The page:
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Plano City Council bans new short-term rentals in most residential areas

Plano police made arrests related to a sex-trafficking ring at a short-term rental at Las Palmas Lane in September.
Jacob Wells
The Plano City Council voted to approve a short-term rental ordinance. Plano police made arrests related to a sex-trafficking ring at a short-term rental on Las Palmas Lane in September.

Plano residents who’ve asked city council members to take definitive action against short-term rentals for years finally got their wish.

The Plano City Council voted on Monday to pass citizen-proposed short-term rental regulations after hearing testimony from several members of the Texas Neighborhood Coalition’s Plano chapter. The ordinance, which was drafted by the group, bans new short-term rentals in single-family neighborhoods. Existing short-term rental properties that were present before Plano passed a temporary ban on short-term rentals will be allowed to continue operating. It also allows for short-term rentals with live-in managers in the city’s heritage districts.

The council also passed an ordinance that would require short-term rentals to register with the city and pay a registration fee. Current short-term rental owners in Plano have until August 1 to register their properties.

Members of the Texas Neighborhood Coalition have been a constant presence at Plano city council meetings for the past two years, urging the council to ban the properties in their neighborhoods after a brothel bust and a shooting at two Plano short-term rentals.

Tatiana Ramirez, who spoke at Monday’s meeting, said she and her family live in fear because of the short-term rentals on their street.

“When I step outside my door, I don't want to have strangers making threatening comments or ambushing my children,” Ramirez said.

Other Plano residents who live near short-term rentals that spoke of the meeting complained of parked cars blocking the street, broken glass in their front yards and even public urination at parties at short-term rentals.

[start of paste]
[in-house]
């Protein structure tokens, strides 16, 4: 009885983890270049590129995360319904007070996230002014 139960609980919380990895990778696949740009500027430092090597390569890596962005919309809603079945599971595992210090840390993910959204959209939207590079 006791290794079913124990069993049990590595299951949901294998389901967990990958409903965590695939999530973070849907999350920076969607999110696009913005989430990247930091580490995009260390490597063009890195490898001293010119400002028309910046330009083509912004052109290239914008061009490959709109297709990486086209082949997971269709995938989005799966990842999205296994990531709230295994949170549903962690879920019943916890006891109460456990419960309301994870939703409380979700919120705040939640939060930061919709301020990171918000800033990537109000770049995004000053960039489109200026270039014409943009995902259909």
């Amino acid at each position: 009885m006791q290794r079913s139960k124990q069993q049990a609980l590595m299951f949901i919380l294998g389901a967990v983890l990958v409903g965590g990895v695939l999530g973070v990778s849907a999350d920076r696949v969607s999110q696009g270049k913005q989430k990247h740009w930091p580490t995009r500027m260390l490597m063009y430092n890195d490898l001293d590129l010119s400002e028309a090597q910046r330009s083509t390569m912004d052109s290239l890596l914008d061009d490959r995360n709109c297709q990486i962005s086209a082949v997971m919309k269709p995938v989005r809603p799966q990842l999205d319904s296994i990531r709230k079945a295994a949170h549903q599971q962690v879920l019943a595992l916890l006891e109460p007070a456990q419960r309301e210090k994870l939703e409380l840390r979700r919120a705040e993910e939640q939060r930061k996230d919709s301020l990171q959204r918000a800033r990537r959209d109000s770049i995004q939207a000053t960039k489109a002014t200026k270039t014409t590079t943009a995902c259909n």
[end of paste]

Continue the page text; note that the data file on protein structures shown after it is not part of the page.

Several speakers at Monday’s meeting warned that restricting short-term rentals would violate property rights enshrined in the constitution. Will Tarrant said that a small number of short-term rentals are the ones causing the problems.

“We don't, punish the overwhelming majority of people for the 1% causing problems on other issues,” Tarrant said. “Why would we do that on this particular issue?”

The council vote on banning new short-term rentals in residential neighborhoods was unanimous. But councilmember Rick Horne, a former Planning and Zoning Commissioner, said he had concerns that doing so infringes on property rights – even though he voted in favor of it.

“We’re either going to be sued now or sued later,” Horne said.

Carolyn King Arnold, the Dallas Mayor Pro Tem, said that Dallas shouldn’t back down on its ban of short-term rentals in neighborhoods because of potential legal battles.

“I fear no courts,” King Arnold said. “I am here because of a court. Somebody had to fight so I could be here…so I don’t mind fighting.”

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Caroline Love is a Report For AmericaCorps member for KERA News.

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Caroline Love covers Collin County for KERA and is a member of the Report for America corps. Previously, Caroline covered daily news at Houston Public Media. She has a master's degree from Northwestern University with an emphasis on investigative social justice journalism. During grad school, she reported three feature stories for KERA. She also has a bachelor's degree in journalism from Texas Christian University and interned with KERA's Think in 2019.